Friday, October 14, 2022

BANSHEES OF INISHERIN - BFI London Film Festival 2022 - Day 9

There is much to admire in Martin McDonagh's THE BANSHEES OF INISHERIN, but I left the screening feeling that the movie was less than the sum of its parts. I think what McDonagh is trying to do is to show us the consequences of a mental health crisis on a friendship, and to make an allegory of seemingly pointless violence to the Irish Civil War and consequent Troubles. But while beautifully shot, acted, scored and designed - and full of real belly-laughs and poignant moments - this film felt rather too casual and clumsy in its use of allegory. Indeed, at a pivotal moment of violence, I felt it had jumped the shark. I was brought out of the film and its project, and only the heart-breaking performance from Barry Keoghan brought me back in.

The film starts in media res, with Padraic (Colin Farrell) going to call for his best friend Colm (Brendan Gleeson) for their daily pint, and being rejected with seemingly no explanation. The rest of the film covers the consequences of Colm's decision to unilaterally withdraw from what he describes as Padraic's dullness to focus on his music. But we know the music isn't the point because of what he then does to himself when Padraic fights for his love. In fact, the truth of the matter is hinted at in the confessional box at Church. Colm is in despair.

Maybe despair is the appropriate response to living on a windswept, bleak, gossipy island off the coast of Ireland in the midst of a civil war. But Colm's targeting of the warm-hearted Padraic seems cruel and unnecessary. This is probably McDonagh's point. Only Kerry Condon's literate and no-nonsense sister cuts through both men's escalatingly maddening conflict. Her honesty is a characteristic she shares with Padraic, who has no trouble in pointing out what's happening with the village idiot Dominic (Keoghan) who is actually the most sensitive and observant and heart-breaking character in the whole piece.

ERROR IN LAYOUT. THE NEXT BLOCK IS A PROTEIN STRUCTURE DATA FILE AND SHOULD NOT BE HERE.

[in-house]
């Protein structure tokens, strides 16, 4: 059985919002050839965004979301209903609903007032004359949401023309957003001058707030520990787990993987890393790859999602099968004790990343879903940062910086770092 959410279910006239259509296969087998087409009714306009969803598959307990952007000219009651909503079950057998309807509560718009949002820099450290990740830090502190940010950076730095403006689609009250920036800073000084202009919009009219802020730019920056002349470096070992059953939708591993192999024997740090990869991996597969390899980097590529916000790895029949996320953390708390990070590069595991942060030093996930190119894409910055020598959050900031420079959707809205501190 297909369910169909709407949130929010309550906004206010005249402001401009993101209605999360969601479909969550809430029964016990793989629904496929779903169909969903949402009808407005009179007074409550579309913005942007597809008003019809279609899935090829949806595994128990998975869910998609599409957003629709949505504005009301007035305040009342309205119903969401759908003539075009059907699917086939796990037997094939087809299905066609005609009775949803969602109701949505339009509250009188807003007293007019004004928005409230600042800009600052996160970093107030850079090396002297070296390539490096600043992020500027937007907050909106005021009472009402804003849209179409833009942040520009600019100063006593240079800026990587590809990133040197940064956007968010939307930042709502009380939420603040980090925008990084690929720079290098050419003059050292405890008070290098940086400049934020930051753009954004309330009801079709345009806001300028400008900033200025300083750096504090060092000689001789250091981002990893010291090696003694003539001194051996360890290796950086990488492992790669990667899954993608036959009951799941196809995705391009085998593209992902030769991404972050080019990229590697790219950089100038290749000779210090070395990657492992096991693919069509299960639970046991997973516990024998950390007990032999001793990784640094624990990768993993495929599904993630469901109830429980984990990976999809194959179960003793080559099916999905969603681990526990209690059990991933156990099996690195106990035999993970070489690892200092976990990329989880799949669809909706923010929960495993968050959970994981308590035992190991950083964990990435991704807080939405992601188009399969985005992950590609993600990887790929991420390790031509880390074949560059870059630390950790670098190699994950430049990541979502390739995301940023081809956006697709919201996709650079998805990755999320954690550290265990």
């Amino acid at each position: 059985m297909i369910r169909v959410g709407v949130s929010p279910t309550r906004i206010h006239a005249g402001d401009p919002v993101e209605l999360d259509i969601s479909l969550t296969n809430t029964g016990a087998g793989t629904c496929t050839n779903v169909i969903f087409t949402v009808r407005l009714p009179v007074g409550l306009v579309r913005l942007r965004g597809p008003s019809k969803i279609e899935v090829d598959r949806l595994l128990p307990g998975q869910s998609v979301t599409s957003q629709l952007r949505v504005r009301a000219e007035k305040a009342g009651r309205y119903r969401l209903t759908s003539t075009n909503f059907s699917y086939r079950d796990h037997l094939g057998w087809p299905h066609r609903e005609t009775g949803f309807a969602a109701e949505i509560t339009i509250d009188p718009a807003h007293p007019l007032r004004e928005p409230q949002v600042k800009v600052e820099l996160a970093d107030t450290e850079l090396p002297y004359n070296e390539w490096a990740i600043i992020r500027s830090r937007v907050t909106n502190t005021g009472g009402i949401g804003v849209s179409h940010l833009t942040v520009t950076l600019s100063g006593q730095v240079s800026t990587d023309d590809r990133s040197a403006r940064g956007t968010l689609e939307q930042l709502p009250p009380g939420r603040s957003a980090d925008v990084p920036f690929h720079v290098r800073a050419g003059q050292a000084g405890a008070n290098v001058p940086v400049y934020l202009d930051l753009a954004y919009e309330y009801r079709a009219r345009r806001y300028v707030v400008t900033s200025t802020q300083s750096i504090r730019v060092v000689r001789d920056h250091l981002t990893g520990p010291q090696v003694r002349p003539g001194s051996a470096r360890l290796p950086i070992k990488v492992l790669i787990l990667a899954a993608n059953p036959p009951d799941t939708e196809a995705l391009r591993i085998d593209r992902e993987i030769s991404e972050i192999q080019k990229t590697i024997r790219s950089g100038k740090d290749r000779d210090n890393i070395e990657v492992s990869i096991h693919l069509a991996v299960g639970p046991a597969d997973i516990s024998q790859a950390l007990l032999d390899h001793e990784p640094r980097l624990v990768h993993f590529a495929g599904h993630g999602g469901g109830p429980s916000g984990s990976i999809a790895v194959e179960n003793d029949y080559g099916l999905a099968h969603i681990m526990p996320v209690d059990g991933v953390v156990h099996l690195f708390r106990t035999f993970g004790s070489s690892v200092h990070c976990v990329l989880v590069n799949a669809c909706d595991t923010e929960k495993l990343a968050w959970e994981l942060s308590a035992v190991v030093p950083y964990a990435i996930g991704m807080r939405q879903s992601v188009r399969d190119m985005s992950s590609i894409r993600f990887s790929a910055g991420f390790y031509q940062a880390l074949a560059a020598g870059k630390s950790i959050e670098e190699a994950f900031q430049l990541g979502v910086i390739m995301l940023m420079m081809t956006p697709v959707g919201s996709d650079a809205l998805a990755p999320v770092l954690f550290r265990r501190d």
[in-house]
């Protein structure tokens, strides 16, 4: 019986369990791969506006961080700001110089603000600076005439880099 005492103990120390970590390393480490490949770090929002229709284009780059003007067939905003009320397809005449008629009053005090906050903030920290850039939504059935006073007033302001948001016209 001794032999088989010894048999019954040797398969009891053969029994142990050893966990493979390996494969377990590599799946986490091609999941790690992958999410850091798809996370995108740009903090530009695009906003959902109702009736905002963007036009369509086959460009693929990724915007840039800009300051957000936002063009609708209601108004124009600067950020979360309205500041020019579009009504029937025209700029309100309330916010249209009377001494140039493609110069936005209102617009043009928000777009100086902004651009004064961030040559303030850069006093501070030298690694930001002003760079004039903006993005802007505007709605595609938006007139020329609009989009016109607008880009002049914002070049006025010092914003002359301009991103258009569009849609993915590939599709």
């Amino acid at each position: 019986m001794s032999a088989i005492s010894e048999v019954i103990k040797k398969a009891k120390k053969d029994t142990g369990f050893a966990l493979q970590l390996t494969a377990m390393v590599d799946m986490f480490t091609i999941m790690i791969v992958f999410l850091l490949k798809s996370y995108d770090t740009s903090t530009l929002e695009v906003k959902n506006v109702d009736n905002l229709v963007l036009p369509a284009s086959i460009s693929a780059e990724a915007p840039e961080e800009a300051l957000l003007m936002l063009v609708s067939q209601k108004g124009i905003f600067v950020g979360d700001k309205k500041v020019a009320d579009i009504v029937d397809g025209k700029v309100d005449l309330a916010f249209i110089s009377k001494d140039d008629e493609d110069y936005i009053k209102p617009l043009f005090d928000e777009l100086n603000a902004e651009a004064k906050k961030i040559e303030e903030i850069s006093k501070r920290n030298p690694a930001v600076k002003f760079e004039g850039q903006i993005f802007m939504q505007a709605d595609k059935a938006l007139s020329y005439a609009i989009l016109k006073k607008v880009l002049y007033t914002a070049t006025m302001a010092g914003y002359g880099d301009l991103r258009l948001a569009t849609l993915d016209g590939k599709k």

The movie is set on Mykonos, which brilliantly doubles for Western Ireland, and is shot beautifully by Ben Davis. Carter Burwell's score adds to the air of melancholy. The performances are uniformally strong with Keoghan and Condon arguably better than the already brilliant lead actors. I just feel that when we get to "that" moment, the movie never recovers, and the vast themes it raises are never properly interrogated. As with EMPIRE OF LIGHT, I felt that the theme of mental health was done a disservice, particularly in the character of Dominic.

In fact, I felt that a lot of the accusations thrown at Aronofsky's THE WHALE are better thrown against this film: that it's too stagey, too claustrophobic; too exploitative of physical extremity; picks up issues of mental health too lightly; is a weak film containing great performances. I felt THE WHALE was a perfect, deeply affecting whole, whereas this was to be admired but also frustrated by.

THE BANSHEES OF INISHERIN is rated R and has a running time of 109 minutes. The film played Venice and Toronto 2022 and is playing the BFI London Film Festival. It will be released in the UK and USA on October 21st.

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